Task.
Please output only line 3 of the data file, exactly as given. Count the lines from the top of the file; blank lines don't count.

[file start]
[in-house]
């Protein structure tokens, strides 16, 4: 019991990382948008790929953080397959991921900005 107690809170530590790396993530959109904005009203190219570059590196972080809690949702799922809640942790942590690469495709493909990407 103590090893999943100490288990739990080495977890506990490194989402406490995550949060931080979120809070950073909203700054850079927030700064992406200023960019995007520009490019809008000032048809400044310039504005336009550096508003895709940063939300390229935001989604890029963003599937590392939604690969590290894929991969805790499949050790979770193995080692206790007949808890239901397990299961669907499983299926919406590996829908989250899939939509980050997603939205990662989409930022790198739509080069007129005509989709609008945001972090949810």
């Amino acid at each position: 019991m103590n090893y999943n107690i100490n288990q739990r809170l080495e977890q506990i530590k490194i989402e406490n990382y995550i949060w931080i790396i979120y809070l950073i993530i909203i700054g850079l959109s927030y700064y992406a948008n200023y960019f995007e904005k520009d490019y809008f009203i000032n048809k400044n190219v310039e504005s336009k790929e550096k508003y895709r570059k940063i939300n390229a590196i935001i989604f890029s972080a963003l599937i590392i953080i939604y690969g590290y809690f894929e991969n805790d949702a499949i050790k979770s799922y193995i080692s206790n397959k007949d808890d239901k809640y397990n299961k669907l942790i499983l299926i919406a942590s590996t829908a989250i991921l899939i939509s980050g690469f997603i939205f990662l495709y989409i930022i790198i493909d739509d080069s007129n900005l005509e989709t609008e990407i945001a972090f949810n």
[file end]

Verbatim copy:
């Amino acid at each position: 019991m103590n090893y999943n107690i100490n288990q739990r809170l080495e977890q506990i530590k490194i989402e406490n990382y995550i949060w931080i790396i979120y809070l950073i993530i909203i700054g850079l959109s927030y700064y992406a948008n200023y960019f995007e904005k520009d490019y809008f009203i000032n048809k400044n190219v310039e504005s336009k790929e550096k508003y895709r570059k940063i939300n390229a590196i935001i989604f890029s972080a963003l599937i590392i953080i939604y690969g590290y809690f894929e991969n805790d949702a499949i050790k979770s799922y193995i080692s206790n397959k007949d808890d239901k809640y397990n299961k669907l942790i499983l299926i919406a942590s590996t829908a989250i991921l899939i939509s980050g690469f997603i939205f990662l495709y989409i930022i790198i493909d739509d080069s007129n900005l005509e989709t609008e990407i945001a972090f949810n």